I think you should be able to fine a small box and then run one 100 amp circuit to the old box and one to the new one. Leave space and the small box and then if you need more power in the shop you could run a third line and put in a third panel.
You do not want to run around the whole barn each time you pop a fuse or need to turn off a circuit in your shop. You do not want to run all your equipment off 160' of Romex, you need more amp potential when you start motors or you run the risk of damage.






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 01-21-2002, 06:29 Post: 34809
TomG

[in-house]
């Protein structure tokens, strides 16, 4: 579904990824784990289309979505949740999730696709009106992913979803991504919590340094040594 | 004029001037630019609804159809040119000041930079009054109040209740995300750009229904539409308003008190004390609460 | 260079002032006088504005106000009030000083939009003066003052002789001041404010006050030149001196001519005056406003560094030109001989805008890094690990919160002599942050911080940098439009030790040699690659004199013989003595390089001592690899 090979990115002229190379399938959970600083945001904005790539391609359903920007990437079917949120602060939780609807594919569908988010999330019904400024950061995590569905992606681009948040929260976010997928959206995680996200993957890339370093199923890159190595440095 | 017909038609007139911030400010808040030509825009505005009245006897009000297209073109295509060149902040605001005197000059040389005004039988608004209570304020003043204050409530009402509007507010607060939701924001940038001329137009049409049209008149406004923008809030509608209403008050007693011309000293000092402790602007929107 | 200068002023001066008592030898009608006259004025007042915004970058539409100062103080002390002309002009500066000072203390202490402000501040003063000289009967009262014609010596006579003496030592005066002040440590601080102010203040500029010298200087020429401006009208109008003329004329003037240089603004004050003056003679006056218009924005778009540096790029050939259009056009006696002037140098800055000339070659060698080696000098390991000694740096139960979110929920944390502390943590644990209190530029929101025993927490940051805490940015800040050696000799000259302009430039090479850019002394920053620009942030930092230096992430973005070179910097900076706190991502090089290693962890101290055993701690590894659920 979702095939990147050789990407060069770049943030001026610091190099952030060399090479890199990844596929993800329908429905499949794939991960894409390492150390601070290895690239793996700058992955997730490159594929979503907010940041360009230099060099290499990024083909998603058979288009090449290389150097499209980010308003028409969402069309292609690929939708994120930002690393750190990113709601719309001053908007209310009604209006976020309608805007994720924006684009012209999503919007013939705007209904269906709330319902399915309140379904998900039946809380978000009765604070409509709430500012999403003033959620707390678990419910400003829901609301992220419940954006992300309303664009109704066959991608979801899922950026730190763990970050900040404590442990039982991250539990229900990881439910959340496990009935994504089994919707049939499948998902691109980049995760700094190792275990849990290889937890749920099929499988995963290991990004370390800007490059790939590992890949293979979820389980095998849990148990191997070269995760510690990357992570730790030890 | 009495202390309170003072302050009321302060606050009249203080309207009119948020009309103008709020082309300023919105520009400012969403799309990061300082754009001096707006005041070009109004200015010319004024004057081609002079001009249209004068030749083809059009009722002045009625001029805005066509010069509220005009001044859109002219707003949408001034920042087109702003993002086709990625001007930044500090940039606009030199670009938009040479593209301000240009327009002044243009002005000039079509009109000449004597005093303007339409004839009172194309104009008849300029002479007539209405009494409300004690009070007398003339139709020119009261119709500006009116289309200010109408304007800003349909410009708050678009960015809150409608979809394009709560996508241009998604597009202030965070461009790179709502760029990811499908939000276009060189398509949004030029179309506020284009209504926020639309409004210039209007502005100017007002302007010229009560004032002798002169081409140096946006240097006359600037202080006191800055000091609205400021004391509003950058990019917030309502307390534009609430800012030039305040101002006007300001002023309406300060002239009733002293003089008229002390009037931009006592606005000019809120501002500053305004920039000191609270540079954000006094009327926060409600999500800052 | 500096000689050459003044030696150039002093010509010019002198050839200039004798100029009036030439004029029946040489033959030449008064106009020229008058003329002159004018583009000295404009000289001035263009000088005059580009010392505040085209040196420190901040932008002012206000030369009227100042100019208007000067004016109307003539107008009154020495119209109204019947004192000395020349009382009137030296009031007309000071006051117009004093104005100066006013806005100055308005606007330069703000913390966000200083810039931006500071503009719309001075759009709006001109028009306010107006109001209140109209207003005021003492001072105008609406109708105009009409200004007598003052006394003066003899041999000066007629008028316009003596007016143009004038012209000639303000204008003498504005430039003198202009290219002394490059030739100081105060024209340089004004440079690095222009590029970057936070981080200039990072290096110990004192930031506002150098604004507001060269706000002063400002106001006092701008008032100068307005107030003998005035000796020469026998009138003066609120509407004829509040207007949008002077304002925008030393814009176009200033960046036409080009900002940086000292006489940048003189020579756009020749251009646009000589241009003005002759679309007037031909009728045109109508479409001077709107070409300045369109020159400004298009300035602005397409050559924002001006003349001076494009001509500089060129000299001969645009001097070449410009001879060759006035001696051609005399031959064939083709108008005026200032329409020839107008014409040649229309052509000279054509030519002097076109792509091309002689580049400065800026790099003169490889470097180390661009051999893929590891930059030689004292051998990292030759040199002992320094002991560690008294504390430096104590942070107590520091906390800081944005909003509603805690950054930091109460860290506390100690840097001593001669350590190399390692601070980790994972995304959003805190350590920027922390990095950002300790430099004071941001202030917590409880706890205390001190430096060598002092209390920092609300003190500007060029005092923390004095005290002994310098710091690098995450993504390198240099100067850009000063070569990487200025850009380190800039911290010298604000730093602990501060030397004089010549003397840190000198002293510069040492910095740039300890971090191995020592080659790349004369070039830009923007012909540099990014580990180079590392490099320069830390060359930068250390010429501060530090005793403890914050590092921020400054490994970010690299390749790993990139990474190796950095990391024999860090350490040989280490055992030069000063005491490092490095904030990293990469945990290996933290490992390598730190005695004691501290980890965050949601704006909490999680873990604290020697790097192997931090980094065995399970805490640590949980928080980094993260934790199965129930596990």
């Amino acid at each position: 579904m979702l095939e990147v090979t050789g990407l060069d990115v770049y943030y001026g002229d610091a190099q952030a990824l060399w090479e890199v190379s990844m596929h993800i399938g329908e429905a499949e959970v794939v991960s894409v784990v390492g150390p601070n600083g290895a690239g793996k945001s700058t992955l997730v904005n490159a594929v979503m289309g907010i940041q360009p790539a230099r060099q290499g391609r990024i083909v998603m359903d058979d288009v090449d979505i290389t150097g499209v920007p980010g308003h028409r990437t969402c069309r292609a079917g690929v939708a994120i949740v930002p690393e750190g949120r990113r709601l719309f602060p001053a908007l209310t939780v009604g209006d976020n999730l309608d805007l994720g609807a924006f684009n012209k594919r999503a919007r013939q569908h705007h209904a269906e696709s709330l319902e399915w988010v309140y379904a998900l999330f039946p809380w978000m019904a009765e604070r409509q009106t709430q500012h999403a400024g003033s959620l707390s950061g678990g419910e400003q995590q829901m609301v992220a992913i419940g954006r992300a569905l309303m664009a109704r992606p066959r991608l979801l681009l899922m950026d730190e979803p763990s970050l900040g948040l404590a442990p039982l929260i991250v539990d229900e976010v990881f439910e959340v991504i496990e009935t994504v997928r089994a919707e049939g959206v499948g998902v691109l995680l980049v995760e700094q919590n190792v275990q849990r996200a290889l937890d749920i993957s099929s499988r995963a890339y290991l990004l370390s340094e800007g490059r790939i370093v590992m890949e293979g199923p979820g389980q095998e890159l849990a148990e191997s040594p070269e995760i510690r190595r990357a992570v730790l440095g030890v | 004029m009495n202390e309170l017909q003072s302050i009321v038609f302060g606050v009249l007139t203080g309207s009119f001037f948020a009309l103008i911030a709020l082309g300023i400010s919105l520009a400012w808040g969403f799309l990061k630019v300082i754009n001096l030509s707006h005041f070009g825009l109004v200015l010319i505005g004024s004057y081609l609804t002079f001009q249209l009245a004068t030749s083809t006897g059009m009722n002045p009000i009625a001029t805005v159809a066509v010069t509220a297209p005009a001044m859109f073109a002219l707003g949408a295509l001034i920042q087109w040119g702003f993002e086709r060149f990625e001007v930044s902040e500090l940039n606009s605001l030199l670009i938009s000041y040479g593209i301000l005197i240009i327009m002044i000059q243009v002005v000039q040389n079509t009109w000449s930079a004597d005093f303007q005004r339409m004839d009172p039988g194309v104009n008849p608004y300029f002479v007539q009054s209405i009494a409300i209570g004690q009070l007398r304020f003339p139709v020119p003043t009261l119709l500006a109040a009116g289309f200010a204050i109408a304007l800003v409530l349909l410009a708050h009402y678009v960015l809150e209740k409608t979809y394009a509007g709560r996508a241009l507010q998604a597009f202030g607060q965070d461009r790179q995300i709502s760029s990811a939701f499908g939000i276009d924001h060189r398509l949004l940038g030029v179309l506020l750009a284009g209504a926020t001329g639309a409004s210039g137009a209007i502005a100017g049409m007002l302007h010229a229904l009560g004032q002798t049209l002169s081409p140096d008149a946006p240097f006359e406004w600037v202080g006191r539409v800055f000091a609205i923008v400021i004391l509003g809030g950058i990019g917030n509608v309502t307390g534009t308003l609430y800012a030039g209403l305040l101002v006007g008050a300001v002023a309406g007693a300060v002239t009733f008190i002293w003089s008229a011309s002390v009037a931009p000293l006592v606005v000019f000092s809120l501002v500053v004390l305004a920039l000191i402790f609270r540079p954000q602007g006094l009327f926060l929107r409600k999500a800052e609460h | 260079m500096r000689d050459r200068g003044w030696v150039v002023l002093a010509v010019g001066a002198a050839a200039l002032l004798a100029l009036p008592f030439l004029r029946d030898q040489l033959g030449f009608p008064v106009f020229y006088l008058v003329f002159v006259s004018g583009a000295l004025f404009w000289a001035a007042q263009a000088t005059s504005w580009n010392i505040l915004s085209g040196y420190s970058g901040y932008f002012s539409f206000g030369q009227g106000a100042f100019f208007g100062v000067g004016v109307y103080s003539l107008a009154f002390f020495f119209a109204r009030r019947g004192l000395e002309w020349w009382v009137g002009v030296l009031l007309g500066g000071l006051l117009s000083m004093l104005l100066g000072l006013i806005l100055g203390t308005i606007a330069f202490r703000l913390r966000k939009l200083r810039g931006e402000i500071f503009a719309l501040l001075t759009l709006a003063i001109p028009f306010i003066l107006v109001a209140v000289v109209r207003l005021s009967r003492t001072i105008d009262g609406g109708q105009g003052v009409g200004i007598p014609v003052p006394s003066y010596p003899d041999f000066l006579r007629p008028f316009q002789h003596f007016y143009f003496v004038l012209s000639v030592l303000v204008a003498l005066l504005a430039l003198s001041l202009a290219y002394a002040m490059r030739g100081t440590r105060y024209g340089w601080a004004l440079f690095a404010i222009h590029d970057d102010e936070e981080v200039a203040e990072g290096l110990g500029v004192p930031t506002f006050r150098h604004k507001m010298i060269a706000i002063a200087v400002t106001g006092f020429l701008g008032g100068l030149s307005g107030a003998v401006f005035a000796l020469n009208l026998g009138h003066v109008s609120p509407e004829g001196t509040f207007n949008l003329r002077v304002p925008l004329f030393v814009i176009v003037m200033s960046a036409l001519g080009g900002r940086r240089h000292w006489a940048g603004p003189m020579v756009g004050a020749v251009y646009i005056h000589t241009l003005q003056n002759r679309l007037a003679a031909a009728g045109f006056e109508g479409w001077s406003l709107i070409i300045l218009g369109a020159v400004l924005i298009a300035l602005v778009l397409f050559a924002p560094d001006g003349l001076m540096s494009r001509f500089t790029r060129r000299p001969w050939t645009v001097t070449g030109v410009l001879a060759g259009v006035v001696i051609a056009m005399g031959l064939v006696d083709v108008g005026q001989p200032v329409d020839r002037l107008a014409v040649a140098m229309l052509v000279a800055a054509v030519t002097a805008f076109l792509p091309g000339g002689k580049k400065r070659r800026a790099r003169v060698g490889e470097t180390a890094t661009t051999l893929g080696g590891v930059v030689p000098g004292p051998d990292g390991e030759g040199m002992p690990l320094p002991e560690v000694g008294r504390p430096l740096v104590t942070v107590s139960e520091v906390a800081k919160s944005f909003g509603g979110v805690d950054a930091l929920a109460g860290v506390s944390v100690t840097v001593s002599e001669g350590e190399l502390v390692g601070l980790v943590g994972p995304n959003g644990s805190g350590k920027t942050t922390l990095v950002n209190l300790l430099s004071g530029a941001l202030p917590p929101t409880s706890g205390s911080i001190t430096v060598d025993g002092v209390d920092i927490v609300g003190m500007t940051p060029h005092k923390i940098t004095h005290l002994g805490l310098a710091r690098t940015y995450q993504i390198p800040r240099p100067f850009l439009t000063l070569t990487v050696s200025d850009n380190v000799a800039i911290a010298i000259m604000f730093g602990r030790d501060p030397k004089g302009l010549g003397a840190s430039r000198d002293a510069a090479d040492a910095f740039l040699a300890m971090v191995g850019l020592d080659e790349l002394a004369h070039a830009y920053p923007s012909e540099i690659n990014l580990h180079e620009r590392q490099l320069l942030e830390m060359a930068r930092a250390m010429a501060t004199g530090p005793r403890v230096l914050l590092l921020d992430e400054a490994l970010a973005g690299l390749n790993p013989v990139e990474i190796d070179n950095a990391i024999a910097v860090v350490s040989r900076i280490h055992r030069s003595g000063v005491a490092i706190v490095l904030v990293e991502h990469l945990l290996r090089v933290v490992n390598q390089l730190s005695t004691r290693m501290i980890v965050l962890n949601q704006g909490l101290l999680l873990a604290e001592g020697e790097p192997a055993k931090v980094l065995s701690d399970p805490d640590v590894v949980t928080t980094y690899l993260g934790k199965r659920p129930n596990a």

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One of the alternatives seems to be running a 100A branch circuit from a 200A service panel to a sub-panel in the shop area. I believe that codes in most areas allow max 125A branch circuits, so a branch circuit would work unless the shop has large requirements. However, codes probably require over-sized line for a 130' branch circuit run. A branch circuit to a sub-panel is a commonly used alternative, because it is much cheaper than running separate circuits over considerable distance. Most any standard service combination panel will work as a sub-panel provided a bonding screw between the common and ground buses is removed. What ever is used, it has to have it’s own disconnect, which is provided by the mains in a combination panel. Prices of new panel/breaker packages are often much less than equipment needed to do specialized hookups. I’ve got several 200A service panels that have mostly blank breaker slots just because standard residential equipment is much cheaper than alternatives. Supplemental grounding may be required if the barn houses livestock.